Susan Hayward

 

Susan Hayward (June 30, 1917 – March 14, 1975), an American actress.

After working as a fashion model in New York, Hayward traveled to Hollywood in 1937. She secured a film contract, and played several small supporting roles over the next few years.

By the late 1940s, the quality of her film roles had improved, and she achieved recognition for her dramatic abilities with the first of five Academy Award nominations for Best Actress for her performance as an alcoholic in Smash-Up, the Story of a Woman (1947). Her career continued successfully through the 1950s and she received subsequent nominations for My Foolish Heart (1949), With a Song in My Heart (1952) and I’ll Cry Tomorrow (1955). She finally won the Academy Award for Best Actress for her portrayal of death row inmate Barbara Graham in I Want to Live! (1958).

Screenshot 2014-11-12 16.48.45

After Hayward’s second marriage and subsequent move to Georgia, her film appearances became infrequent, although she continued acting in film and television until 1972. She died in 1975 of brain cancer.

Early life

Hayward was born Edythe Marrenner inBrooklyn, the youngest of three children born to Ellen (née Pearson) and Walter Marrenner. Her paternal grandmother was an actress, Kate Harrigan, from County Cork, Ireland. Her mother was of Swedish descent. She had an older sister Florence (born May 1910) and an older brother Walter, Jr. (born December 1911).

Hayward was educated at Public School 181, and later attended The Girls’ Commercial High School (later renamed Prospect Heights High School). During her high school years, she acted in various school plays and was named “Most Dramatic” by her class. She graduated in June 1935.

Coincidentally, entertainer Lena Horne was born on exactly the same day (June 30, 1917) as Susan Hayward and also born in Brooklyn, N.Y.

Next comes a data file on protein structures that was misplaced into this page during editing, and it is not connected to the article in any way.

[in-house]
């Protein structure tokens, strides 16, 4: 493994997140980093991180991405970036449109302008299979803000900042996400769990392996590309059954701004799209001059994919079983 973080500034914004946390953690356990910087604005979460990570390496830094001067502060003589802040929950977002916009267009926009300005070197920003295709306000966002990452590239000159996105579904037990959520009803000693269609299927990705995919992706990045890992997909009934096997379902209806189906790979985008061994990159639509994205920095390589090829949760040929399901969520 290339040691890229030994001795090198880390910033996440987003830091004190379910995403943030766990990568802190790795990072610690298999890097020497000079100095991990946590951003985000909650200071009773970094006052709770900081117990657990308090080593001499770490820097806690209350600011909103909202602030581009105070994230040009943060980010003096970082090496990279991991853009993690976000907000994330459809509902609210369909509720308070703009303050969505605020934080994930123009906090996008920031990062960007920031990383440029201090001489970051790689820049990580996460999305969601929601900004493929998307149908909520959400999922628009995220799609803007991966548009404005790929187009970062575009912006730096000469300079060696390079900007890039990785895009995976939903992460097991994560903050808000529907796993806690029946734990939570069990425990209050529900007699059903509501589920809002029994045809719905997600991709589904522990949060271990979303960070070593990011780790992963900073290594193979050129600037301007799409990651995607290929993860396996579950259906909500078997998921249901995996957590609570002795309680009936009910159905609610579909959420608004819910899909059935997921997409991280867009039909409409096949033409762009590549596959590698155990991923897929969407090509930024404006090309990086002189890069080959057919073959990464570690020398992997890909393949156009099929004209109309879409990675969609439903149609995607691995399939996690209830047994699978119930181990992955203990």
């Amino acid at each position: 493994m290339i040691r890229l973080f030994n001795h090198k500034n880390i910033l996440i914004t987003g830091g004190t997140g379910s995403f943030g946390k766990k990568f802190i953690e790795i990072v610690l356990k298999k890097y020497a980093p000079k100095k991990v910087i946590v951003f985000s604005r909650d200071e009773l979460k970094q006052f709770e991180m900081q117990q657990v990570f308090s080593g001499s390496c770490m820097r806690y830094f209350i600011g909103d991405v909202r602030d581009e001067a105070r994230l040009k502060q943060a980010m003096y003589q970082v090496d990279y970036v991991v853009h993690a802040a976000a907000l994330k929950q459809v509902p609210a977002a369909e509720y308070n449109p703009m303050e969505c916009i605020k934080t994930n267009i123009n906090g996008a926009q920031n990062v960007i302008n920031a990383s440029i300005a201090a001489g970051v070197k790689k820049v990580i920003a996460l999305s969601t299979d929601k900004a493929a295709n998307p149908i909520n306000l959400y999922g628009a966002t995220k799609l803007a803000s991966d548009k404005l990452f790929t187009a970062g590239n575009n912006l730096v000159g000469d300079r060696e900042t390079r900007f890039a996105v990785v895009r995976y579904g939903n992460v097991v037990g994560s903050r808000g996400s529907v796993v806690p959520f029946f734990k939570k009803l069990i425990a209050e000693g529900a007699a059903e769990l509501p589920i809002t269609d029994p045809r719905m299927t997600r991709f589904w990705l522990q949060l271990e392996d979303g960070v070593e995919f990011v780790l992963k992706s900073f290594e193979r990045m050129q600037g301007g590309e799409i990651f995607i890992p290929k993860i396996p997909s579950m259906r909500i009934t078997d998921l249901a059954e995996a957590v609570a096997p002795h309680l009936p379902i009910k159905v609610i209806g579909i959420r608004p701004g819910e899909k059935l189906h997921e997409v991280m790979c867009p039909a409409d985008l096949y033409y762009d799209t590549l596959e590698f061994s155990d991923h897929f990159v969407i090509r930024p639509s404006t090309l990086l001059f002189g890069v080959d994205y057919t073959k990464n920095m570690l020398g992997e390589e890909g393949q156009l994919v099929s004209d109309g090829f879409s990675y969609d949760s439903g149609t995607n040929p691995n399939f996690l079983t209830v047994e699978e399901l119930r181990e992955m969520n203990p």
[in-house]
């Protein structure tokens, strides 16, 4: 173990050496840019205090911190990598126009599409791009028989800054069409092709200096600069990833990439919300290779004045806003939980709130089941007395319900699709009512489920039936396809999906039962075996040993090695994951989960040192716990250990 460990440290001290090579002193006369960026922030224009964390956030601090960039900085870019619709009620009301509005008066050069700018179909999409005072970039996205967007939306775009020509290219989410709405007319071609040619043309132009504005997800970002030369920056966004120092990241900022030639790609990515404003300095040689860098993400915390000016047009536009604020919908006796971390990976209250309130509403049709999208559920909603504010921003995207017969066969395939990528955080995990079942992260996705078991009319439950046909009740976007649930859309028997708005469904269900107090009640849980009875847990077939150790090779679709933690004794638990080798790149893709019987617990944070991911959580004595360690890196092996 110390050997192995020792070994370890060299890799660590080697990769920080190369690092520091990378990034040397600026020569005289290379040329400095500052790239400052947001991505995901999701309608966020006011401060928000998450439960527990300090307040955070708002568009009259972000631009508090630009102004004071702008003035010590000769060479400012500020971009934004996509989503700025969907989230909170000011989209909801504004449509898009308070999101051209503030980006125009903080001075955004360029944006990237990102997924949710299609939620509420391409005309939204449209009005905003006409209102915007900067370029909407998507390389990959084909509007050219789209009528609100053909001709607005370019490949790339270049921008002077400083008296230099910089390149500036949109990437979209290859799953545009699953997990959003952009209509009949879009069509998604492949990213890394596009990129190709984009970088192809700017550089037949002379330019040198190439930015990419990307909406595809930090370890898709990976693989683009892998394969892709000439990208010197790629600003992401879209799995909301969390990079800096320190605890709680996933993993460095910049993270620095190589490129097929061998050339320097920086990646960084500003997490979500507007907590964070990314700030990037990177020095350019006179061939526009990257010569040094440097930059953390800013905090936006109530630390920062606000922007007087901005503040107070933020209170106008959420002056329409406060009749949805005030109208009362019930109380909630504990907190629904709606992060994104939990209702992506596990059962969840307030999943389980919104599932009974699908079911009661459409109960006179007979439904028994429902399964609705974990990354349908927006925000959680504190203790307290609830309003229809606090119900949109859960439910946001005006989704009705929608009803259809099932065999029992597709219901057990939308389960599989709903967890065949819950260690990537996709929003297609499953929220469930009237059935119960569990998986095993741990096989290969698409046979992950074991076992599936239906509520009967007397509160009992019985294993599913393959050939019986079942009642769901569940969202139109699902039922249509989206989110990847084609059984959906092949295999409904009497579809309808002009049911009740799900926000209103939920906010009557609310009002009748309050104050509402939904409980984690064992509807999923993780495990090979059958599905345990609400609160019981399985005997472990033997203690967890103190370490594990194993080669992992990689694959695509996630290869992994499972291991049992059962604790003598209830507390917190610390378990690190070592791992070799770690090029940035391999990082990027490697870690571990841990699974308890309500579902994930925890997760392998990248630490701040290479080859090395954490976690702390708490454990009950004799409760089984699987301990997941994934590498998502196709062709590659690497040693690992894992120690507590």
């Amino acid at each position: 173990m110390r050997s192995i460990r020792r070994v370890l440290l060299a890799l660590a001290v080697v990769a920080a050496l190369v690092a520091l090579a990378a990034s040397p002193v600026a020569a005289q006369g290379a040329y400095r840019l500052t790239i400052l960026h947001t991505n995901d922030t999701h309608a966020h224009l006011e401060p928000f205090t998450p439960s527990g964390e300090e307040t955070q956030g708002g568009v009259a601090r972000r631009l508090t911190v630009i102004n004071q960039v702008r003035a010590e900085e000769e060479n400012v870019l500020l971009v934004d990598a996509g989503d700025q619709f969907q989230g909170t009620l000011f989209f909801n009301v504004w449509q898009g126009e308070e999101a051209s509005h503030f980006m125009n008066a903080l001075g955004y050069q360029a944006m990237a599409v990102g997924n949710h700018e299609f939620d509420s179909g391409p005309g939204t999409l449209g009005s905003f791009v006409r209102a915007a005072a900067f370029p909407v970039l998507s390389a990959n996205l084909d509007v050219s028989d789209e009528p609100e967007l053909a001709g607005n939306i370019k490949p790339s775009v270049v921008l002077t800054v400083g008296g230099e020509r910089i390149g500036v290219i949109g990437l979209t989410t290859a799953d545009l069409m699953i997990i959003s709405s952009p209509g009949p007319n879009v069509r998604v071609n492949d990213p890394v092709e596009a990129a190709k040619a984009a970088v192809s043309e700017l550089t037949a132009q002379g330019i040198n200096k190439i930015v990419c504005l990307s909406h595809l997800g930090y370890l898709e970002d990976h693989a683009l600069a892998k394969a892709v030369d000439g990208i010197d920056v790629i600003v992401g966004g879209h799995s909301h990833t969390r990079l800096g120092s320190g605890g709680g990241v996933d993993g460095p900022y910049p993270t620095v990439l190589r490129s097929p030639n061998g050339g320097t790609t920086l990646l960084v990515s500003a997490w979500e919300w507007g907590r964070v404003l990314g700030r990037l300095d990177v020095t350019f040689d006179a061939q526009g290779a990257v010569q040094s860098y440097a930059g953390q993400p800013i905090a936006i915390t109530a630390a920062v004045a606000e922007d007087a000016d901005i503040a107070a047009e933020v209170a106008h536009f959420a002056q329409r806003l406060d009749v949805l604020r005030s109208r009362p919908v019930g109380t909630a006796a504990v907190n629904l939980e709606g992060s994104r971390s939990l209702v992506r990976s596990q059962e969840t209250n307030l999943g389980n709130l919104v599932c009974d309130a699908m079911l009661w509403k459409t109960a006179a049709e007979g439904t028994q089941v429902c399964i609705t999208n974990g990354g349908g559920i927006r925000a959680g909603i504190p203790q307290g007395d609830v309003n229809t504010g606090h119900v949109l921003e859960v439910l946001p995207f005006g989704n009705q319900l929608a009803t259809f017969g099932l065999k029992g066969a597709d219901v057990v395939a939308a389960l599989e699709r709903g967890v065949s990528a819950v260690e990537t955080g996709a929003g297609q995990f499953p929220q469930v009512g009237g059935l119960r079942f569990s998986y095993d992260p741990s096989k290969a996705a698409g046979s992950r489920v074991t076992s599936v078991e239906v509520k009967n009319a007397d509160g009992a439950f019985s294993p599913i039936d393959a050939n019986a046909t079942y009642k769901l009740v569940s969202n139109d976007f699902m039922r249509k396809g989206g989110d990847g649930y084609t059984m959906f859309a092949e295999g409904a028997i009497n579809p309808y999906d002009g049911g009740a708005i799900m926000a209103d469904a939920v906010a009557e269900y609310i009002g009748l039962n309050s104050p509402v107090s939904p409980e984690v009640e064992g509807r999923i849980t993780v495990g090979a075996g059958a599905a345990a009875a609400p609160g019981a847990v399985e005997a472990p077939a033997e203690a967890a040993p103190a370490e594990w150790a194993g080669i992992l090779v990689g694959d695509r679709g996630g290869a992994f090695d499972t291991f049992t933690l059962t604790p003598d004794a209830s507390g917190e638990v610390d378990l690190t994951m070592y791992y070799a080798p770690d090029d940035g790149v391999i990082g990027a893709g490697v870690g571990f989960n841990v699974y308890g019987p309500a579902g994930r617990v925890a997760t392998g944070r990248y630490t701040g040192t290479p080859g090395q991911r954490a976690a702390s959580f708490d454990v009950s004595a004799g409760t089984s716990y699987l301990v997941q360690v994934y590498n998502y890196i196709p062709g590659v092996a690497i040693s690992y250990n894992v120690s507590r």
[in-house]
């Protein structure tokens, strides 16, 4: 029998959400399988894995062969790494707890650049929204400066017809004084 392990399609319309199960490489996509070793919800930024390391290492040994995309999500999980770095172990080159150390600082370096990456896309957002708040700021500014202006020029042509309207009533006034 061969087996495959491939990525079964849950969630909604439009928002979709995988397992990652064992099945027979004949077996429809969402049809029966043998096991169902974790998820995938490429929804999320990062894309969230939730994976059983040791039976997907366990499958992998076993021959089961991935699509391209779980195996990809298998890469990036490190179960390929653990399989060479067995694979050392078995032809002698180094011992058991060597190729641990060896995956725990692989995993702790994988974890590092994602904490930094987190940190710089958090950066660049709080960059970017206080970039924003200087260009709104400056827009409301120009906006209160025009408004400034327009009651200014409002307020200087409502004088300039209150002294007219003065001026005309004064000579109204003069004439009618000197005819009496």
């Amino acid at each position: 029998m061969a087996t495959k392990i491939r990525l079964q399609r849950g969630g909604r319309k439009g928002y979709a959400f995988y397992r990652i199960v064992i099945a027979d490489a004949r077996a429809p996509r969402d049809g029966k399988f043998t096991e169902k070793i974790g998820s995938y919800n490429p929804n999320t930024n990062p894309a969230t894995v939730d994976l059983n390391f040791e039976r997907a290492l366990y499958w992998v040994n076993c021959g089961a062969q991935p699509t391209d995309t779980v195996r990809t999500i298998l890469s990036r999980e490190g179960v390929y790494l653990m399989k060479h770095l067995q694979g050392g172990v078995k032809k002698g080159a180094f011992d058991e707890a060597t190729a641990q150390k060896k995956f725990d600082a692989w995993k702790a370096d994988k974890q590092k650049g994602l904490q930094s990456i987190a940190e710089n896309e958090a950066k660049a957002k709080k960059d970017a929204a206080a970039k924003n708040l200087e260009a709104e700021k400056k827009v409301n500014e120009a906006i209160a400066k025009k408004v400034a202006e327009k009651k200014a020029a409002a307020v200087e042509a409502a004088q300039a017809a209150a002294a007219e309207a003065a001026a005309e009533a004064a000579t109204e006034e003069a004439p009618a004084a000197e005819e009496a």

Screenshot 2014-11-12 16.46.18

Hayward began her career as a photographer’s model, going to Hollywood in 1937, aiming to secure the role of Scarlett O’Hara in Gone with the Wind. Although she did not win the role, Hayward found employment playing bit parts until she was cast in Beau Geste (1939) opposite Gary Cooper. During the war years, she acted with John Wayne twice, as a second lead in Reap the Wild Wind (1942), and as his leading lady in The Fighting Seabees (1944). She also starred in the film version of The Hairy Ape (1944). Later, in 1956, she was cast by Howard Hughes to play Bortai in the historical epic The Conqueror, as John Wayne’s leading lady.

After the war, she established herself as one of Hollywood’s most popular leading ladies in films such as Tap Roots (1948), My Foolish Heart (1949), David and Bathsheba (1951), and With a Song in My Heart (1952).

Screenshot 2014-11-12 16.45.32

In 1947, she received the first of five Academy Award nominations for her role as an alcoholic nightclub singer in Smash-Up, the Story of a Woman.

During the 1950s she won acclaim for her dramatic performances as President Andrew Jackson‘s melancholic wife in The President’s Lady (1953); the alcoholic actress Lillian Roth in I’ll Cry Tomorrow (1955), based on Roth’s best-selling autobiography of the same name, for which she received a Cannes award; and the real-life California murderer Barbara Graham in I Want to Live! (1958). Hayward’s portrayal of Graham won her the Academy Award for Best Actress. In 1959, she played the lead, Mary Sharron, in Woman Obsessed.

Screenshot 2014-11-12 16.46.01

Though Hayward never truly became known as a singer because she hated her own singing, she acted out roles as singers in several films. In I’ll Cry Tomorrow, however, though a “ghost singer” was actually recruited, it is her own voice that is actually heard on the soundtrack. Susan Haward performed in the musical biography of Jane Froman in the 1952 film, With a Song in My Heart, a role that won her the Golden Globe for Best Actress Comedy film. Jane Froman’s voice was dubbed as Hayward acted out the songs.

In 1961, Hayward starred as a working girl who becomes the wife of the state’s next governor (Dean Martin) and ultimately takes over that office herself in Ada. The same year, she played Rae Smith in Ross Hunter‘s lavish remake of Back Street, which also starred John Gavin and Vera Miles. In 1967, Hayward replaced Judy Garland as Helen Lawson in the film adaptation of Jacqueline Susann‘s Valley of the Dolls. She received good reviews for her performance in a Las Vegas production of Mame, but left the production. She was replaced by Celeste Holm.

Screenshot 2014-11-12 16.46.41